Horizon scanning is about taking the long term view; going beyond tomorrow or next week and thinking more about the year to come. It focuses less on the day-to-day detail and enables you, more broadly, to pick up on trends, threats, and opportunities.  

According to one definition

Horizon Scanning is the systematic outlook to detect early signs of potentially important developments. These can be weak (or early) signals, trends, wild cards or other developments, persistent problems, risks and threats, including matters at the margins of current thinking that challenge past assumptions. 

Horizon Scanning can be completely explorative and open or be a limited search for information in a specific field based on the objectives of the respective projects or tasks. It seeks to determine what is constant, what may change, and what is constantly changing in the time horizon under analysis. A set of criteria is used in the searching and/ or filtering process. The time horizon can be short-, medium- or long-term.

I like this definition as it introduces some of the challenges involved when library and information people are creating conceptual searches, for instance, the vague terms such as, “wild card”, “explorative”, “open”, and “changing”. The whole article from which this definition is taken is worth reading and I will be returning to it shortly.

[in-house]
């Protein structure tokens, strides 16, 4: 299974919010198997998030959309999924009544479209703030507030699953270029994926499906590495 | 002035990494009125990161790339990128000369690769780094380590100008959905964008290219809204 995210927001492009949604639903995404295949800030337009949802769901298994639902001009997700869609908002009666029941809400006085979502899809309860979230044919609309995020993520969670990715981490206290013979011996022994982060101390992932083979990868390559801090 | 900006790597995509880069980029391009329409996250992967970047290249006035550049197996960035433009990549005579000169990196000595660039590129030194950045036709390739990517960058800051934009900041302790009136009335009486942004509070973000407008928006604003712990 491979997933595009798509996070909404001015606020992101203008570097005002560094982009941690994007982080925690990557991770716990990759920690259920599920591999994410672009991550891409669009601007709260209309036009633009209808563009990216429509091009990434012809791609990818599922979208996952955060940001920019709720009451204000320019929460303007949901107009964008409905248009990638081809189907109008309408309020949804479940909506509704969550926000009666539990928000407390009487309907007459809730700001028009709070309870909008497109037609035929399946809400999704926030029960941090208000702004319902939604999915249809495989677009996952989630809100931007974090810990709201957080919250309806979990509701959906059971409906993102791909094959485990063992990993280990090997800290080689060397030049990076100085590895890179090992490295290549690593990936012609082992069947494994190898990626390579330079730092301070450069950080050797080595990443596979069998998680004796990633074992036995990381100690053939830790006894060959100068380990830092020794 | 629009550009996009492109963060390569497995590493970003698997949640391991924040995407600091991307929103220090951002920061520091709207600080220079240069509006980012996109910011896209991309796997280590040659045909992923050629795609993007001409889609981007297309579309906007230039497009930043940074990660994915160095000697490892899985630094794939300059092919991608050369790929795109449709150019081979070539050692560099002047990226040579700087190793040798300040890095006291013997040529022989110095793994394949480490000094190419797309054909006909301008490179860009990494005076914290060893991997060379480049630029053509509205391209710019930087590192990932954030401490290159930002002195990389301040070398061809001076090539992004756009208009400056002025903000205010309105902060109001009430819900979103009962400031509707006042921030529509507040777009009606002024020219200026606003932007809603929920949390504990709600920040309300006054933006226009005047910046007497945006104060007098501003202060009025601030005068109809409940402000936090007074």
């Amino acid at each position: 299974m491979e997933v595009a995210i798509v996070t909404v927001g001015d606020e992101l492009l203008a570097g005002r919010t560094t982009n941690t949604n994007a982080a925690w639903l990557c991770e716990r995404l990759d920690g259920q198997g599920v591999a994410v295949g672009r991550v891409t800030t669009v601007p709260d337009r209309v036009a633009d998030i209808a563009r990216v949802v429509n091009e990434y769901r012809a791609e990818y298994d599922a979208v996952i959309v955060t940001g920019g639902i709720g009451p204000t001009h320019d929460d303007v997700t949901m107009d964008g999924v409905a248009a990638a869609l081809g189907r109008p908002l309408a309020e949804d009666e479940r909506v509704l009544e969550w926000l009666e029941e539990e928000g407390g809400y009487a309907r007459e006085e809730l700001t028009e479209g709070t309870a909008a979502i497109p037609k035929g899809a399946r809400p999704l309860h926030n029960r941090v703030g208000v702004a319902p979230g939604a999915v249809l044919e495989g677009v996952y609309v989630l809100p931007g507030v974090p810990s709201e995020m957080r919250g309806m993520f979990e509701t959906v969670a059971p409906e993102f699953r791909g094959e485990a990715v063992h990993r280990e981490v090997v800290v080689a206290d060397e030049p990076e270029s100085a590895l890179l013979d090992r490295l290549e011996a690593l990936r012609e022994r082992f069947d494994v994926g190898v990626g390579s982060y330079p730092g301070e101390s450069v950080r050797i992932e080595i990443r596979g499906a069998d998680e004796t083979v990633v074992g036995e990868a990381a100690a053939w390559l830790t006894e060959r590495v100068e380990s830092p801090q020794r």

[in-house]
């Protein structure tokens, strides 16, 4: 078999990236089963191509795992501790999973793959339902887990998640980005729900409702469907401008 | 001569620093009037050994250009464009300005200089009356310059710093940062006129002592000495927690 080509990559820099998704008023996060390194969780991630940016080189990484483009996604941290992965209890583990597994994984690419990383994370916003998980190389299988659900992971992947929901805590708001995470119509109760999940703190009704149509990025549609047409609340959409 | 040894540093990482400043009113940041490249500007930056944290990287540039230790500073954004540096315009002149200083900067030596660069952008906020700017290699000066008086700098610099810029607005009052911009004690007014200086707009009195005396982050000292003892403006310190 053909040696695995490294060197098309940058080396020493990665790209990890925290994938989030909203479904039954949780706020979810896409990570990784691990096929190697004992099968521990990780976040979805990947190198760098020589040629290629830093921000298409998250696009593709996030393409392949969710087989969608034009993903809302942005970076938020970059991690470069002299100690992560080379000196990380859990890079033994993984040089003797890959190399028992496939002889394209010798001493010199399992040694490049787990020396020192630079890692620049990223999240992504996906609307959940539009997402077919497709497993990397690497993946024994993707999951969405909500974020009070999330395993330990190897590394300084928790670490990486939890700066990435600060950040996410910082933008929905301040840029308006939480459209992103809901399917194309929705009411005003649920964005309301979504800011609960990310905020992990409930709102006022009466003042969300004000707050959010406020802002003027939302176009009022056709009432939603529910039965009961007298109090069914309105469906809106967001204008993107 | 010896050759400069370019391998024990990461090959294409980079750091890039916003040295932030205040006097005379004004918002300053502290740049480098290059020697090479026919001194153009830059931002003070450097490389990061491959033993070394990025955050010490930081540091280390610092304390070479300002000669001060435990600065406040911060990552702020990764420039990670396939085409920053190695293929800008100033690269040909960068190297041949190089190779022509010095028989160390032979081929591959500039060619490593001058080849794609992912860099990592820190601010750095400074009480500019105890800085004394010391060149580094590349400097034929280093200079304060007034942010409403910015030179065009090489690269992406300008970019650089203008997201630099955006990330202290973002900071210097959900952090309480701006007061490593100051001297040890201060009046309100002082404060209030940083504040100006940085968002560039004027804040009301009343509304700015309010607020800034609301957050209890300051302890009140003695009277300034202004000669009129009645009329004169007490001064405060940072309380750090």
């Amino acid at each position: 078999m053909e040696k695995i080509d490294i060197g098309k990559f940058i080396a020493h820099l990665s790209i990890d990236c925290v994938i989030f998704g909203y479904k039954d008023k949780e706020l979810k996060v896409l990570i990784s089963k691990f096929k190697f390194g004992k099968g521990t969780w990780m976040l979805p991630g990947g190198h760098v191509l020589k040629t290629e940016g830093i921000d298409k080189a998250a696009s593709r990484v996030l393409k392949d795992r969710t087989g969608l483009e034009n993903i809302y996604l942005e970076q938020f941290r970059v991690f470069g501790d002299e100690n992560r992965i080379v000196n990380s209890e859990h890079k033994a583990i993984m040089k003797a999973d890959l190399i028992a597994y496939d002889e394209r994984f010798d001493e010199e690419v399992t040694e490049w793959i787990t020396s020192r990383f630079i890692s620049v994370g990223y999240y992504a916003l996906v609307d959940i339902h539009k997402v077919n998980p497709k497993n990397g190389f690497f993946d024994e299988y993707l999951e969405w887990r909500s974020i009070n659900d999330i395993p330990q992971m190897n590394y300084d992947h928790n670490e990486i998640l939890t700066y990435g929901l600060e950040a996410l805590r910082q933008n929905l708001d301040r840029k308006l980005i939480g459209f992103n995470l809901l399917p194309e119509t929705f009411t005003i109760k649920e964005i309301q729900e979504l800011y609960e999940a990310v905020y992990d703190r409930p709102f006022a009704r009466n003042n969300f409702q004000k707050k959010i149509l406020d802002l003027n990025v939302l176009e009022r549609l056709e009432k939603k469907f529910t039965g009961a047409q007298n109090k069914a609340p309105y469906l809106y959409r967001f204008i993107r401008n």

Staying with horizon scanning for the moment, Legal Insights Europe helpfully differentiates between “wide net” and “sharp focus” scanning. The first of these is the comprehensive, automated approach to horizon scanning. Initially, it is impossible to know which developments or trends will be of interest, so you need to see everything. 

“Sharp focus” horizon scanning is about understanding more about the potential scope and impact of an interesting trend. At this point, you will be focusing on searching a narrow selection of sources, whilst collating research to disseminate to your end-users so that they are aware of the implications of these trends. 

The question is, how do information professionals know which horizon to scan? Where do we start looking and how do we convince our firms that it would be in their interest to get us involved.